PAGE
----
A Very Irregular Head: The Life of Syd Barrett

Rob Chapman

Rock & Roll Books

A Very Irregular Head: The Life of Syd Barrett

by Rob Chapman
Da Capo Press, 480 pp., $28

Not long after unveiling the template for British psychedelia with 1967's The Piper at the Gates of Dawn, Pink Floyd co-founder Syd Barrett began a steady descent into madness and reclusion, leaving behind a sea of rumors and speculation that continued until his 2006 death from pancreatic cancer. London-based journalist Rob Chapman's family-authorized biography sets the record as straight as it's likely to get. In distilling the essence of what Barrett brought to Pink Floyd prior to his 1968 ouster, Chapman zeroes in on the influence of author Kenneth Grahame, whose surreal tales and whimsical wordplay were key to songs like "Arnold Layne" and "Bike." The primacy of visual art in Barrett's life – both before and after his reluctant bout with pop stardom – is another theme. He held particular fascination for Port Arthur, Texas-born artist Robert Rauschenberg's assemblage techniques. As a backdrop to Floyd's ascendancy, Chapman provides a vivid description of the multimodal cultural explosion that grew out of the London Free School during the mid-1960s. He also details the day-to-day drop-off in Barrett's mental state that led to a complete abandonment of music by 1972. At times, Chapman's prose gets mired in exhaustive overcontextualization, but maybe that's the trade-off when you're dealing with fleeting and/or chemically impaired recollections.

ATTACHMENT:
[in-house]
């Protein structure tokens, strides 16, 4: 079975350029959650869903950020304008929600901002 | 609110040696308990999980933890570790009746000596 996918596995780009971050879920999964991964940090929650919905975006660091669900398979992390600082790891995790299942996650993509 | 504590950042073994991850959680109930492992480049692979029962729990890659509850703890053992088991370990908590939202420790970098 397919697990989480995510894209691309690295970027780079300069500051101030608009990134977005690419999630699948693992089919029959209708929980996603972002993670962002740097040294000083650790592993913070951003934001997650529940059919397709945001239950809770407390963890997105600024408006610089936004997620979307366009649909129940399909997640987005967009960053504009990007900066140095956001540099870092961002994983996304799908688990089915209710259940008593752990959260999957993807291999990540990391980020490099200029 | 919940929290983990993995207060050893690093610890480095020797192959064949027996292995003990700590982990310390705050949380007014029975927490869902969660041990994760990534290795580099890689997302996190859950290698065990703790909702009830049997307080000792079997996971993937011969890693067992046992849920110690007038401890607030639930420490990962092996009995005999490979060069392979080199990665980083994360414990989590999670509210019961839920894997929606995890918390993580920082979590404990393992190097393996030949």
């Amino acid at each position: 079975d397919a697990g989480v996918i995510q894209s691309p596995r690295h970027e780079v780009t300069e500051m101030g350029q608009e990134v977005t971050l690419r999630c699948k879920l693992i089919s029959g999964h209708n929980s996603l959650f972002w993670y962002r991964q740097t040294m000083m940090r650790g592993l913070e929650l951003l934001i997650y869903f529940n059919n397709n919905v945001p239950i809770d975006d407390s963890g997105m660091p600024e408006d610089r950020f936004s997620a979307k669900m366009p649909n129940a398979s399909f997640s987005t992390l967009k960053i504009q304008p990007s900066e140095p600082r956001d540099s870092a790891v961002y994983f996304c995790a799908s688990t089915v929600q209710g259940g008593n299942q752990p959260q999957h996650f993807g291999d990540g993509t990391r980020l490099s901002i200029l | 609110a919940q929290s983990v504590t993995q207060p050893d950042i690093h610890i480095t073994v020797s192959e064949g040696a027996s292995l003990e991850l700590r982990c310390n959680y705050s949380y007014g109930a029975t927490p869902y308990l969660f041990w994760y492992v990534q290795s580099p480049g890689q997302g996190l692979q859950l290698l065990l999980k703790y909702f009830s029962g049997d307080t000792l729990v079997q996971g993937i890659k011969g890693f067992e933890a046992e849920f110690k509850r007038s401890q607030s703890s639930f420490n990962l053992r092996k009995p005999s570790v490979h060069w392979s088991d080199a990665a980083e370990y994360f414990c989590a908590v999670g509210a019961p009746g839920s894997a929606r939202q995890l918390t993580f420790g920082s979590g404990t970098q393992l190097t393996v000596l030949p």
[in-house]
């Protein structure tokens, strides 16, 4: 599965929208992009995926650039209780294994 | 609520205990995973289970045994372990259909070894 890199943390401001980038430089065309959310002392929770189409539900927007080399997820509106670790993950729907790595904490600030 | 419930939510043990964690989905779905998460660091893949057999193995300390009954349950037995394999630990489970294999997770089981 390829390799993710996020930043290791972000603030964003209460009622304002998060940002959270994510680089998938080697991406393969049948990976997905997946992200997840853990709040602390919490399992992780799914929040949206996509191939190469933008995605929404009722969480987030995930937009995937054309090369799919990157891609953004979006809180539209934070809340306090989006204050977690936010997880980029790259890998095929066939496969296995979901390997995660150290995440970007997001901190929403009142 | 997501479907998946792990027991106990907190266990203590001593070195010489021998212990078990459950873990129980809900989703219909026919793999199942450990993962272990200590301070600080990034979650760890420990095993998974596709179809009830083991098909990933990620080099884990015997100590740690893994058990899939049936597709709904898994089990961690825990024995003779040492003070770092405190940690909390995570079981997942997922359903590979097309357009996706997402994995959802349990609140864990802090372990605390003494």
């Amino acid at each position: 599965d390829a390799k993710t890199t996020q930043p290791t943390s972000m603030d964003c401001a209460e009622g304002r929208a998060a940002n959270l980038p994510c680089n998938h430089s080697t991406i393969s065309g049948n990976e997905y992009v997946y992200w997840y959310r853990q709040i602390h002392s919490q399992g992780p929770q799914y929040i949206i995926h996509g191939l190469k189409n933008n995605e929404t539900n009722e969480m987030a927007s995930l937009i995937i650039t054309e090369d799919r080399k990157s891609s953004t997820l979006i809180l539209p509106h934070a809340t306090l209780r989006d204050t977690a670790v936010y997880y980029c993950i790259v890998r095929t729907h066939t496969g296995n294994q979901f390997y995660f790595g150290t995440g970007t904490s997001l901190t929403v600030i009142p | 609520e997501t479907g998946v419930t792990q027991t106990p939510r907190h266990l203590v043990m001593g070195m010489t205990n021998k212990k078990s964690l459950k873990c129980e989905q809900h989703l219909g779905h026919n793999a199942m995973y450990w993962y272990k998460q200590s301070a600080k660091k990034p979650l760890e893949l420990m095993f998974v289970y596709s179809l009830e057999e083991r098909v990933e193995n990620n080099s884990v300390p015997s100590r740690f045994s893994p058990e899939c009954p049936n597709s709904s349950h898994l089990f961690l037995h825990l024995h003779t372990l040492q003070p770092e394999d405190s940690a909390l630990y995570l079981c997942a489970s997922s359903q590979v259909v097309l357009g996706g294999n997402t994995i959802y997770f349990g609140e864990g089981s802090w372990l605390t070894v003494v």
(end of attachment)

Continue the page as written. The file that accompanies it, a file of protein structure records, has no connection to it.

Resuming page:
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KEYWORDS FOR THIS STORY

Syd Barrett, Pink Floyd, Robert Rauschenberg

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